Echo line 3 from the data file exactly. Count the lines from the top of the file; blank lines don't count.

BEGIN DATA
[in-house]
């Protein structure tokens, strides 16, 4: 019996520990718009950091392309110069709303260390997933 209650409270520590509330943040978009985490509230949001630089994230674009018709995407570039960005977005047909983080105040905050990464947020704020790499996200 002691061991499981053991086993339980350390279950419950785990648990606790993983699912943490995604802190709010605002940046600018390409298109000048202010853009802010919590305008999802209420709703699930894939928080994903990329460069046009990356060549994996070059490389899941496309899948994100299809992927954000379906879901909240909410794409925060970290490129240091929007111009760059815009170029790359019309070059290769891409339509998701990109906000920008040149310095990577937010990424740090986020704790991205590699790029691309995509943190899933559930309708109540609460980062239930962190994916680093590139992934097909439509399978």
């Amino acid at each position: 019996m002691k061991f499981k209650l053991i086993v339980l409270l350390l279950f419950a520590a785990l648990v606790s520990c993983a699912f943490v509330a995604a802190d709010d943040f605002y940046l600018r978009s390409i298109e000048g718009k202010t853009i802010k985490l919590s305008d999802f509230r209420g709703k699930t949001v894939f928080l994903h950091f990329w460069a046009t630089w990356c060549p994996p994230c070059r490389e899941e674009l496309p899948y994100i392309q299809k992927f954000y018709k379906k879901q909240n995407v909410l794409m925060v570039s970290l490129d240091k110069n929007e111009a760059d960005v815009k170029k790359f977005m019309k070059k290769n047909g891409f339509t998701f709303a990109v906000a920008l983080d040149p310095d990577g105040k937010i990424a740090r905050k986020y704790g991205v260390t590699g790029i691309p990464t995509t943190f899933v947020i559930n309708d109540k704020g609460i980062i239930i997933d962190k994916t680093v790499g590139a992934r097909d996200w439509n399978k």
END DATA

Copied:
């Amino acid at each position: 019996m002691k061991f499981k209650l053991i086993v339980l409270l350390l279950f419950a520590a785990l648990v606790s520990c993983a699912f943490v509330a995604a802190d709010d943040f605002y940046l600018r978009s390409i298109e000048g718009k202010t853009i802010k985490l919590s305008d999802f509230r209420g709703k699930t949001v894939f928080l994903h950091f990329w460069a046009t630089w990356c060549p994996p994230c070059r490389e899941e674009l496309p899948y994100i392309q299809k992927f954000y018709k379906k879901q909240n995407v909410l794409m925060v570039s970290l490129d240091k110069n929007e111009a760059d960005v815009k170029k790359f977005m019309k070059k290769n047909g891409f339509t998701f709303a990109v906000a920008l983080d040149p310095d990577g105040k937010i990424a740090r905050k986020y704790g991205v260390t590699g790029i691309p990464t995509t943190f899933v947020i559930n309708d109540k704020g609460i980062i239930i997933d962190k994916t680093v790499g590139a992934r097909d996200w439509n399978k």